U.K. shoppers could be deprived of fresh Spanish oranges and prime cuts of Irish beef unless the government quickly smooths out post-Brexit customs processes, the British Retail Consortium has warned.
The number of inbound shipments of goods requiring checks would more than quadruple to 255 million per year if the U.K. leaves the European Union without a deal, the trade group, which represents retailers including Tesco Plc and Marks & Spencer Group Plc, said in a report Wednesday. The country needs to invest more in its roads and ports to prevent delays, it said.
The scale of the task is being exacerbated by the slow progress of negotiations, increasing the likelihood that a transitional customs arrangement won’t be hashed out before the U.K.’s expected departure from the bloc in 2019. In addition to tariffs, the U.K. and EU must reach agreements on issues from haulage and value-added-tax levies to checks on the origin and safety of goods, in order to minimize delays at ports, the BRC said.
“A customs union in itself won’t solve the problem of delays,” BRC Chief Executive Officer Helen Dickinson said in the report. “We want to work with the government to develop a system which works for consumers, so that there’s no difference in terms of the availability of affordable, quality products.”
European Commission President Jean-Claude Juncker warned Tuesday that the U.K.’s Brexit position papers lacked clarity and that trade wouldn’t be discussed until divorce terms are agreed.
Perishable foods are among the products most at risk. The U.K. imports about half the food it eats and in 2016 sourced a total of 22.4 billion pounds ($29 billion) worth of meat, fish, dairy products, fruit and vegetables from other countries, according to the U.K. Department for Environment, Food and Rural Affairs.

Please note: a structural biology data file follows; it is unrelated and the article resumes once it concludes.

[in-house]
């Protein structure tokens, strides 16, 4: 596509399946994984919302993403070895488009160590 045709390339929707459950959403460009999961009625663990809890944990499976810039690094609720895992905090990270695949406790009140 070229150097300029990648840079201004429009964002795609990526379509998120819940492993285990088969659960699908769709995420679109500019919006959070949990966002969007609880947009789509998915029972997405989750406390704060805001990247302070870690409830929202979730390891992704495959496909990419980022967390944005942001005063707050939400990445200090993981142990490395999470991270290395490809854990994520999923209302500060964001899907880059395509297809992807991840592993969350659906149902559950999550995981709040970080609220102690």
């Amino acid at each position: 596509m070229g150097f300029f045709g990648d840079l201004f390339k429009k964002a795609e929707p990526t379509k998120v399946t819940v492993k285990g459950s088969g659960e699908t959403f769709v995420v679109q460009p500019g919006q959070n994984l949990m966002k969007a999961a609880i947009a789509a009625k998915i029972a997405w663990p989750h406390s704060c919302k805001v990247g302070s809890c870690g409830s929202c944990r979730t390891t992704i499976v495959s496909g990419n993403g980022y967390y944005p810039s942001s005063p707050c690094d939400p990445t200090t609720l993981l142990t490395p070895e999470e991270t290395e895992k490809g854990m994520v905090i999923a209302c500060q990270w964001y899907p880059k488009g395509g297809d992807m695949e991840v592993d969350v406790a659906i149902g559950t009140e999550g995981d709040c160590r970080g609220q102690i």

“If we don’t have a frictionless customs arrangement there will be huge delays and a huge cost to the industry,” Fresh Produce Consortium CEO Nigel Jenney said in a phone interview. Individual retailers have been reluctant to speak about Brexit for fear of alienating consumers on opposite sides of the issue.
Among the issues that the BRC wants the government to address are food safety and veterinary clearance for meat at the U.K.’s 21 border inspection points, which aren’t currently required on EU produce. Port officials now check 50 percent of poultry containers and 20 percent of beef, lamb and pork shipments from outside the bloc, according to the International Meat Trade Association.
If the U.K. leaves without a deal, goods such as Dutch tomatoes could be delayed by two to three days at ports, raising the cost of shipments and storage and causing perishable items to rot, the retail consortium said. British grocers would struggle to replace lost imports with domestic items because of limited supply, putting upward pressure on prices.
“It would require massive structural changes to land use and increased manufacturing capacity to significantly increase food production in the U.K.,” Nick von Westenholz, director of EU exit and international trade at the National Farmers Union, said by phone.
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